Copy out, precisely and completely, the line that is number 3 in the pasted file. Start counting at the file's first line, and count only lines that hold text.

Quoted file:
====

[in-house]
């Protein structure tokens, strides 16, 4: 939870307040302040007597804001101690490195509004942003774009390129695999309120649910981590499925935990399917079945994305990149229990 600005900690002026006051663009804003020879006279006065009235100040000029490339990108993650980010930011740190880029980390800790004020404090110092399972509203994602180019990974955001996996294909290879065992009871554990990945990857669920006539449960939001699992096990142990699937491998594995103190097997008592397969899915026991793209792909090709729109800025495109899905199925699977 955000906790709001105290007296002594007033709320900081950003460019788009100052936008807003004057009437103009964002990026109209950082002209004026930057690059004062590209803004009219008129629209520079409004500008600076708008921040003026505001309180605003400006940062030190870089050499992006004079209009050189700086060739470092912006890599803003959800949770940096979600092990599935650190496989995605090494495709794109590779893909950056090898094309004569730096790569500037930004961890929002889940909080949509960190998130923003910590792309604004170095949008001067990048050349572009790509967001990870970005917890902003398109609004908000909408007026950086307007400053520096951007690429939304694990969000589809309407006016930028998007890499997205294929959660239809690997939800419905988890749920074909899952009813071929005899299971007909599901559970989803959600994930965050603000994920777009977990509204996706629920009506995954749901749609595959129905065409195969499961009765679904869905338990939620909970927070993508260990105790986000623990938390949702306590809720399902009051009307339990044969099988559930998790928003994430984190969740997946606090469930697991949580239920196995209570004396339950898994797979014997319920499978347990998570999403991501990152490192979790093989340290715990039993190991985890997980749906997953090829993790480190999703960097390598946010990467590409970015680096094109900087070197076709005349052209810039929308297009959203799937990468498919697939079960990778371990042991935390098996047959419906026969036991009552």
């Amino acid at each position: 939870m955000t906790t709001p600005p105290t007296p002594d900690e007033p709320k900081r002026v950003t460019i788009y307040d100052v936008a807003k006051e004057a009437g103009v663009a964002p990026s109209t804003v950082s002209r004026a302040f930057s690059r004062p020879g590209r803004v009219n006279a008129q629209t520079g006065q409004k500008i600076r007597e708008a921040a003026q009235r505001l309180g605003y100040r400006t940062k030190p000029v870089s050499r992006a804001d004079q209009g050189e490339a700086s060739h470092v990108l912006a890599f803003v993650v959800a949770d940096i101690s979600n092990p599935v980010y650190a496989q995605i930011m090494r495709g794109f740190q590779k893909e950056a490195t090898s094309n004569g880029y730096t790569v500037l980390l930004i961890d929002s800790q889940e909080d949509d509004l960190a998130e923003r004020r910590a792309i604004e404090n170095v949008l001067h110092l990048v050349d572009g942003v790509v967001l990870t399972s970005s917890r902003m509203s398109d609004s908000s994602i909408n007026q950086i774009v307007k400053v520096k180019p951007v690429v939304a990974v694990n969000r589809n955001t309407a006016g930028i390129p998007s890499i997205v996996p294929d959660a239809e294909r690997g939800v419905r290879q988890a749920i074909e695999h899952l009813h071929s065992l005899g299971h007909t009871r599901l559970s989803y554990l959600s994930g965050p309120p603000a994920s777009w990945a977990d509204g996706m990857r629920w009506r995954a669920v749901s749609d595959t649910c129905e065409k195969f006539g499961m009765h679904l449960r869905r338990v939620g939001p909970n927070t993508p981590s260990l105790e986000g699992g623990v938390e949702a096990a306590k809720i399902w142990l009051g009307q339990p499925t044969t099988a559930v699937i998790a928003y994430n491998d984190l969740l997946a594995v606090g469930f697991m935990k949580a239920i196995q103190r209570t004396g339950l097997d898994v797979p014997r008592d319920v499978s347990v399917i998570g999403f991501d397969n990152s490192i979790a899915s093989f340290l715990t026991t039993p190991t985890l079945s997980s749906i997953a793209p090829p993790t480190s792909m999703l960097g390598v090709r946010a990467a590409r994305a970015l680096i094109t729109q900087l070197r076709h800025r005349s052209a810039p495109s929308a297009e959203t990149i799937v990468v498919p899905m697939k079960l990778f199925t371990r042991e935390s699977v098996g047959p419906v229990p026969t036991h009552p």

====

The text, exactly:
């Amino acid at each position: 939870m955000t906790t709001p600005p105290t007296p002594d900690e007033p709320k900081r002026v950003t460019i788009y307040d100052v936008a807003k006051e004057a009437g103009v663009a964002p990026s109209t804003v950082s002209r004026a302040f930057s690059r004062p020879g590209r803004v009219n006279a008129q629209t520079g006065q409004k500008i600076r007597e708008a921040a003026q009235r505001l309180g605003y100040r400006t940062k030190p000029v870089s050499r992006a804001d004079q209009g050189e490339a700086s060739h470092v990108l912006a890599f803003v993650v959800a949770d940096i101690s979600n092990p599935v980010y650190a496989q995605i930011m090494r495709g794109f740190q590779k893909e950056a490195t090898s094309n004569g880029y730096t790569v500037l980390l930004i961890d929002s800790q889940e909080d949509d509004l960190a998130e923003r004020r910590a792309i604004e404090n170095v949008l001067h110092l990048v050349d572009g942003v790509v967001l990870t399972s970005s917890r902003m509203s398109d609004s908000s994602i909408n007026q950086i774009v307007k400053v520096k180019p951007v690429v939304a990974v694990n969000r589809n955001t309407a006016g930028i390129p998007s890499i997205v996996p294929d959660a239809e294909r690997g939800v419905r290879q988890a749920i074909e695999h899952l009813h071929s065992l005899g299971h007909t009871r599901l559970s989803y554990l959600s994930g965050p309120p603000a994920s777009w990945a977990d509204g996706m990857r629920w009506r995954a669920v749901s749609d595959t649910c129905e065409k195969f006539g499961m009765h679904l449960r869905r338990v939620g939001p909970n927070t993508p981590s260990l105790e986000g699992g623990v938390e949702a096990a306590k809720i399902w142990l009051g009307q339990p499925t044969t099988a559930v699937i998790a928003y994430n491998d984190l969740l997946a594995v606090g469930f697991m935990k949580a239920i196995q103190r209570t004396g339950l097997d898994v797979p014997r008592d319920v499978s347990v399917i998570g999403f991501d397969n990152s490192i979790a899915s093989f340290l715990t026991t039993p190991t985890l079945s997980s749906i997953a793209p090829p993790t480190s792909m999703l960097g390598v090709r946010a990467a590409r994305a970015l680096i094109t729109q900087l070197r076709h800025r005349s052209a810039p495109s929308a297009e959203t990149i799937v990468v498919p899905m697939k079960l990778f199925t371990r042991e935390s699977v098996g047959p419906v229990p026969t036991h009552p």